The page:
Theme parks are weird. I guess this shouldn’t come as a surprise since they’re designed to feel like a fantasy world – a break from the mundane routine of our adult lives, I guess, and a great way to keep kids happy for at least a couple of hours.
And in my opinion, southeastern Seoul’s Lotte World amusement park doesn’t buck that trend.
Although I’m not a big theme park goer, I’ll admit that there’s something charming about the peculiar, yet relentless optimism and unbridled kitsch of a theme park.
Although there are three major theme parks in the greater Seoul area, only Lotte World can boast an actual Seoul address.
Opened in 1989, it lays claim to being the world’s largest indoor theme park, a status recognized by the Guinness Book of World Records. Here’s another eye-popping statistic – a whopping 8 million people visit the complex annually!
But if you say “Lotte World” to your average Seoulite, most people will assume you mean the Magic Island, which sits in the middle of Seokchon Lake, and is where the Magic Castle and most of the rollercoasters and outdoor attractions are located.
Among them are the Gyro Drop – a vertical free-fall ride. Roller coaster aficionados make a beeline for the Atlantic Adventure, a coaster that immediately accelerates to 80-kilometers per hour at a height of 21 meters and at an angle of 72 degrees as it twists and turns through what to me resembles Istanbul’s Sultan Ahmed Mosque.
While most people think of Magic Island as synonymous with Lotte World amusement park, it’s only a small part of the huge complex. Lotte World also includes a Lotte Department Store and mall, as well as a 32-floor luxury hotel.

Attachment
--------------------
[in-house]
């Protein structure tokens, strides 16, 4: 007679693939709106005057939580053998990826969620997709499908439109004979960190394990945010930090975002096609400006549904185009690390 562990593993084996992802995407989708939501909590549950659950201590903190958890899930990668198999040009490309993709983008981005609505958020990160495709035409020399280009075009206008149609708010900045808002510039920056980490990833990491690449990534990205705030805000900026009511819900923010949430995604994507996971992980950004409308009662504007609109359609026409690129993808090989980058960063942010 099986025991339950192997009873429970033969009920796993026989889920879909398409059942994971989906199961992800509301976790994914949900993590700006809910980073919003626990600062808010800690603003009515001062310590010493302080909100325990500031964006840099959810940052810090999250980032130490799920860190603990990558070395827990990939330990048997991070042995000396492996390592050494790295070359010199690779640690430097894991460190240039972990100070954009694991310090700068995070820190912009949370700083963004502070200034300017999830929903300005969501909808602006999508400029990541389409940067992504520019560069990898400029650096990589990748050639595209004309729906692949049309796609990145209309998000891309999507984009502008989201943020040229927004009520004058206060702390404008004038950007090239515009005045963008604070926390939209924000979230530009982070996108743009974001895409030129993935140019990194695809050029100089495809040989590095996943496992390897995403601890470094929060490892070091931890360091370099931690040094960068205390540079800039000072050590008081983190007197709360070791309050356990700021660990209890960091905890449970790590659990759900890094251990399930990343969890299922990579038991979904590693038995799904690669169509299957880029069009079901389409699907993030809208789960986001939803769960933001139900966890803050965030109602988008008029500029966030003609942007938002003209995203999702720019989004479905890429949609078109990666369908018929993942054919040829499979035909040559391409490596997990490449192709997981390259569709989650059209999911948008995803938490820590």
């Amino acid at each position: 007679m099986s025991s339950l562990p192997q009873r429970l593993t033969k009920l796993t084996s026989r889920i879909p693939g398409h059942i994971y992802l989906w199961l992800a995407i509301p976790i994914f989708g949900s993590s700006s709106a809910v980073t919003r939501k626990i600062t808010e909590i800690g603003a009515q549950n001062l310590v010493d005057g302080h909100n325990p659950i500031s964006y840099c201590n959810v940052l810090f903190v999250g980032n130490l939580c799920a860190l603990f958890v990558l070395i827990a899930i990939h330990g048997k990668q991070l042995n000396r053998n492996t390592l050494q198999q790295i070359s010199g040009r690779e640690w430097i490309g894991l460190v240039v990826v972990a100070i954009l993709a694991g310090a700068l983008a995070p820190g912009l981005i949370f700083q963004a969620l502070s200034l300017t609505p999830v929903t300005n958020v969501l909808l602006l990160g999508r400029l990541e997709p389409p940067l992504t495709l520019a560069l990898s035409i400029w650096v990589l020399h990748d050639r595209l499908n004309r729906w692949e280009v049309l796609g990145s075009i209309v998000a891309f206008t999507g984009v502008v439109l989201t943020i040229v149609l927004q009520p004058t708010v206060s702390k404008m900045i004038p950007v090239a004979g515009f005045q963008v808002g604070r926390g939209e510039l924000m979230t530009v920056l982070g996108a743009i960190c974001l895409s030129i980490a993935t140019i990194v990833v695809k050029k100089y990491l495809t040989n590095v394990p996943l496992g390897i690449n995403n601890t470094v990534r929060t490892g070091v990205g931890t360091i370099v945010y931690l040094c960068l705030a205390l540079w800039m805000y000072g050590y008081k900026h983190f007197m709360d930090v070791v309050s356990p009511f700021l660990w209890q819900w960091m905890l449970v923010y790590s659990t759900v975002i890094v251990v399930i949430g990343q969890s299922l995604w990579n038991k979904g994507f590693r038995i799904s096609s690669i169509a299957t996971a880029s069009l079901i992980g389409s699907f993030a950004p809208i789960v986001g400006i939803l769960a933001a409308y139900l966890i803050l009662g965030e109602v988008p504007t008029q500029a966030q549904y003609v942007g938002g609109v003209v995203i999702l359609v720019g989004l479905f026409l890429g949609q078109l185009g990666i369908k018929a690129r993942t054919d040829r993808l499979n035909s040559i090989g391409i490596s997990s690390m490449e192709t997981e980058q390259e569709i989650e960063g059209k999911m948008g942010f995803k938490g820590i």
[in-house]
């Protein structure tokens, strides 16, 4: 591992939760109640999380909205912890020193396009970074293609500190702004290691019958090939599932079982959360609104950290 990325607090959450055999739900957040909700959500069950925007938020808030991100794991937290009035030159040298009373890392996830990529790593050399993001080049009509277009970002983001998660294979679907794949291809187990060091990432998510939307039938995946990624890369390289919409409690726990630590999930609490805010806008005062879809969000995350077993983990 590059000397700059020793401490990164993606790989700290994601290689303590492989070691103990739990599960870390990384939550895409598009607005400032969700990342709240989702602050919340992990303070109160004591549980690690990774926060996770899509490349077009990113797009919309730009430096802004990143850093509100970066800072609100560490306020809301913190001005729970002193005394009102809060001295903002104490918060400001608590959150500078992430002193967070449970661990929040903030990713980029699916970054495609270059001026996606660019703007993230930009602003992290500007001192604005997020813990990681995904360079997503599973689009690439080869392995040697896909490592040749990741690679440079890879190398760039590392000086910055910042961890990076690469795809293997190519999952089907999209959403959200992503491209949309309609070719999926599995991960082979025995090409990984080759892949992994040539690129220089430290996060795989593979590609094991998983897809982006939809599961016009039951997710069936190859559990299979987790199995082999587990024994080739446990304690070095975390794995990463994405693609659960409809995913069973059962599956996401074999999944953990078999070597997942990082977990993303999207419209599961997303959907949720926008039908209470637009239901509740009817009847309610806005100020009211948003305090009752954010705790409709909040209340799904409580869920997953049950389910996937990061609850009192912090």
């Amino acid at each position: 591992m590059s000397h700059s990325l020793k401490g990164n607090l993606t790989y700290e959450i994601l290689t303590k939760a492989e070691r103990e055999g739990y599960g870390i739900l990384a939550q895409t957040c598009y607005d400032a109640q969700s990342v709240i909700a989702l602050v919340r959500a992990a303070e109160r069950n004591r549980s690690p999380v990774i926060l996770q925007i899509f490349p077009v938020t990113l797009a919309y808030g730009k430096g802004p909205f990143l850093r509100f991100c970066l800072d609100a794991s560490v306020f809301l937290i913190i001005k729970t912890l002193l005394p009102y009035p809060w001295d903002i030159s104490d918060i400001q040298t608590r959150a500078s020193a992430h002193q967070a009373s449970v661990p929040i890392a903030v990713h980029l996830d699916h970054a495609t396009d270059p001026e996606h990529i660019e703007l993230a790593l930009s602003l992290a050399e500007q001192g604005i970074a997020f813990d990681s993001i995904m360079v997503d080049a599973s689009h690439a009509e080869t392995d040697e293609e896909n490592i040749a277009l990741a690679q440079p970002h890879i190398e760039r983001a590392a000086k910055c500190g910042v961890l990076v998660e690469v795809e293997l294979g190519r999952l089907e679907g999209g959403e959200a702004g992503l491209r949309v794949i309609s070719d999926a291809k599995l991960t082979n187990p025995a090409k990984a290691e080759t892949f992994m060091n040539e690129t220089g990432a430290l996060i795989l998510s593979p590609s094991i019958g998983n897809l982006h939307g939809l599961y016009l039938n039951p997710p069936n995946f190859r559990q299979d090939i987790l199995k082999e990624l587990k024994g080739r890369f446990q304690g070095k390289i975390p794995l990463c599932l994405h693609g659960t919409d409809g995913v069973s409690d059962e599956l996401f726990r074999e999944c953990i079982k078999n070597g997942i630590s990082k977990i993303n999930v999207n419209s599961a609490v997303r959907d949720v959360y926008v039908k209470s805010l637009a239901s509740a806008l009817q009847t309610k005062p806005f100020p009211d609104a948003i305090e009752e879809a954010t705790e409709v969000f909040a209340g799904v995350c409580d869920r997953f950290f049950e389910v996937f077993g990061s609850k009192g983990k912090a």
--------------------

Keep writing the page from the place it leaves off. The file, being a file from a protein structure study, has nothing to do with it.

While the Magic Island is indeed impressive, I find the Guinness-certified indoor theme park more so. The four-level, open-air complex features a huge ice rink on the ground floor, with a series of shops, restaurants, cafés, dessert shops and other goodies on each successive tier.
On the top level, there’s a quirky make-believe land that’s connected by a slow-moving monorail.
Now, if you’re in search of a different tone than you’ll find in most of the enormous indoor theme park or even the thrill ride vibe of Magic Island, I recommend a visit to the Lotte World Folk Museum, which offers a hands-on look into Korea’s rich historical and cultural heritage.
Along the way, you might pass through Star Avenue. A must-see destination for the Hallyu (Korean pop culture) fan, the corridor is located near the park’s South gate and features individual window displays dedicated to today’s biggest K-pop stars.
Surely a booth in one’s honor signals your top-tier status among Korea’s countless pop idols! On my trip, two windows were being replaced. It made me wonder, who’s out and who’s in?
If you’d like to visit Lotte World amusement park, here’s some advice. Frankly, it can be easy to get your bearings jumbled, so if at all possible, simply go with the flow.
Sure, if there’s something in particular that you’ve just got to see, go to it, but otherwise, just walk the grounds inside and out, and marvel at Seoul’s best bizarre piece of theme park magic.
For Your Information…
|Day Pass: ₩35,000, Day Admission: ₩24,000, Night Pass: ₩28,000, Night Admission: ₩21,000
|Seoul Songpa-gu Jamsil-dong 40-1
|Jamsil Station (#216/#814) on Lines 2 & 8, Exit 4
About Matt Kelley
Matt Kelly is native of the US Pacific Northwest and is half-Korean by ethnicity. He lived in Korea for five years and has written hundreds of travel guides for Wallpaper, TimeOut, the Boston Globe and Seoul Magazine and was a host for several different variety shows on Korean radio and television.